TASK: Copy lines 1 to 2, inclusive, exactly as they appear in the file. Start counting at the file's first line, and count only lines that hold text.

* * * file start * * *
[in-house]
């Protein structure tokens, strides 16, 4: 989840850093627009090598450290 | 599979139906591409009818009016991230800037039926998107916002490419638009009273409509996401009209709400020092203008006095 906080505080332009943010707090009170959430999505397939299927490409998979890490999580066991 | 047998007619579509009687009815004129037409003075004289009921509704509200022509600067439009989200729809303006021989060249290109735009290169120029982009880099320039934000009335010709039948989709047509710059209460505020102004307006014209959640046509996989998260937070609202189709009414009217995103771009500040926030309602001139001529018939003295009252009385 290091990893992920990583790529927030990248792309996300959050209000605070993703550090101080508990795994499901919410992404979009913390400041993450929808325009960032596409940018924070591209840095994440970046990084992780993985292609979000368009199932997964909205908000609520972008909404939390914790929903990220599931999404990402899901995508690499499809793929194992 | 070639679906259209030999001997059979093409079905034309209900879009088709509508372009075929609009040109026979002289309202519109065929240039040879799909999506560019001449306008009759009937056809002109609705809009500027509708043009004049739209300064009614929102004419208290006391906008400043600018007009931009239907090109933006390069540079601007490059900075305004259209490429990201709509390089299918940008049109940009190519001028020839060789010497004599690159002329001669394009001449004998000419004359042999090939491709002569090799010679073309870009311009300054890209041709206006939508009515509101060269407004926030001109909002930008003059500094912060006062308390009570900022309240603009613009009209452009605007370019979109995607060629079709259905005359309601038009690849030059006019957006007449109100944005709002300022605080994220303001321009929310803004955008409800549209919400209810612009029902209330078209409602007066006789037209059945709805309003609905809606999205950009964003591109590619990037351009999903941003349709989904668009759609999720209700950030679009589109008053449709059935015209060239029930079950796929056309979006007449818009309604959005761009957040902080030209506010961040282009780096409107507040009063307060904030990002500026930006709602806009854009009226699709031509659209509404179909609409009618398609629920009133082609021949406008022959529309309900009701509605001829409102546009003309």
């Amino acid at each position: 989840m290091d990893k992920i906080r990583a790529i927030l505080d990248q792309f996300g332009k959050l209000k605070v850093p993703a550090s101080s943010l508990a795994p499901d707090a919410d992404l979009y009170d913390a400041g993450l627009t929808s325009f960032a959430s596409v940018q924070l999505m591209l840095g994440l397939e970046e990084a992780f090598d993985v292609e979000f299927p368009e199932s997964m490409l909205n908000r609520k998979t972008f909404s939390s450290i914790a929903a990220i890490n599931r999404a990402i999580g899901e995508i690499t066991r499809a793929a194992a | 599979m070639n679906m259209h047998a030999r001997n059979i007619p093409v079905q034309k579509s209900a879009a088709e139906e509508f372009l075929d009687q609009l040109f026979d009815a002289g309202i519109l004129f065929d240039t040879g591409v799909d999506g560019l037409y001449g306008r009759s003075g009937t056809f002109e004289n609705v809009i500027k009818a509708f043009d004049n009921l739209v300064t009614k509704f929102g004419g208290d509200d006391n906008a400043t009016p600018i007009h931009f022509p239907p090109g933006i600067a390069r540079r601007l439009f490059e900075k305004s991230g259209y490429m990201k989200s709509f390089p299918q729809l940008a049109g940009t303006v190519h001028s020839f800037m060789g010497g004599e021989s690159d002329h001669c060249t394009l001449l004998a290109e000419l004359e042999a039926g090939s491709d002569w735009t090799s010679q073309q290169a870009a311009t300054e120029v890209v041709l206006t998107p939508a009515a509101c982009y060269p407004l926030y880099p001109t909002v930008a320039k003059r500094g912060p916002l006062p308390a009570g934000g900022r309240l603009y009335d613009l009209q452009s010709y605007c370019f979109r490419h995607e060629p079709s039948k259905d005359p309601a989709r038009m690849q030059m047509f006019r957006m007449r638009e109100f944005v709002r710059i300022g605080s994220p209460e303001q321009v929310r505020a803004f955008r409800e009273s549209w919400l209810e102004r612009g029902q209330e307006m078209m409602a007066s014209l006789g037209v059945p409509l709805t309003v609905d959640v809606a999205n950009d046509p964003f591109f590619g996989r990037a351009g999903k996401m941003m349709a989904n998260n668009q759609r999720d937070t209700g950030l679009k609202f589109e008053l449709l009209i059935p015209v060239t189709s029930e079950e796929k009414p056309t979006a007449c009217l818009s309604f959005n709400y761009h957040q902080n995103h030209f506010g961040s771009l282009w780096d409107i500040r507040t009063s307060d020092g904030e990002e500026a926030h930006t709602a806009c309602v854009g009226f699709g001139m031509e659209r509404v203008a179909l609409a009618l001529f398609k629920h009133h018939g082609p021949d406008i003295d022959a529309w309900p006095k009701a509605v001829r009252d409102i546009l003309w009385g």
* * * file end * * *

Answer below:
[in-house]
């Protein structure tokens, strides 16, 4: 989840850093627009090598450290 | 599979139906591409009818009016991230800037039926998107916002490419638009009273409509996401009209709400020092203008006095 906080505080332009943010707090009170959430999505397939299927490409998979890490999580066991 | 047998007619579509009687009815004129037409003075004289009921509704509200022509600067439009989200729809303006021989060249290109735009290169120029982009880099320039934000009335010709039948989709047509710059209460505020102004307006014209959640046509996989998260937070609202189709009414009217995103771009500040926030309602001139001529018939003295009252009385 290091990893992920990583790529927030990248792309996300959050209000605070993703550090101080508990795994499901919410992404979009913390400041993450929808325009960032596409940018924070591209840095994440970046990084992780993985292609979000368009199932997964909205908000609520972008909404939390914790929903990220599931999404990402899901995508690499499809793929194992 | 070639679906259209030999001997059979093409079905034309209900879009088709509508372009075929609009040109026979002289309202519109065929240039040879799909999506560019001449306008009759009937056809002109609705809009500027509708043009004049739209300064009614929102004419208290006391906008400043600018007009931009239907090109933006390069540079601007490059900075305004259209490429990201709509390089299918940008049109940009190519001028020839060789010497004599690159002329001669394009001449004998000419004359042999090939491709002569090799010679073309870009311009300054890209041709206006939508009515509101060269407004926030001109909002930008003059500094912060006062308390009570900022309240603009613009009209452009605007370019979109995607060629079709259905005359309601038009690849030059006019957006007449109100944005709002300022605080994220303001321009929310803004955008409800549209919400209810612009029902209330078209409602007066006789037209059945709805309003609905809606999205950009964003591109590619990037351009999903941003349709989904668009759609999720209700950030679009589109008053449709059935015209060239029930079950796929056309979006007449818009309604959005761009957040902080030209506010961040282009780096409107507040009063307060904030990002500026930006709602806009854009009226699709031509659209509404179909609409009618398609629920009133082609021949406008022959529309309900009701509605001829409102546009003309």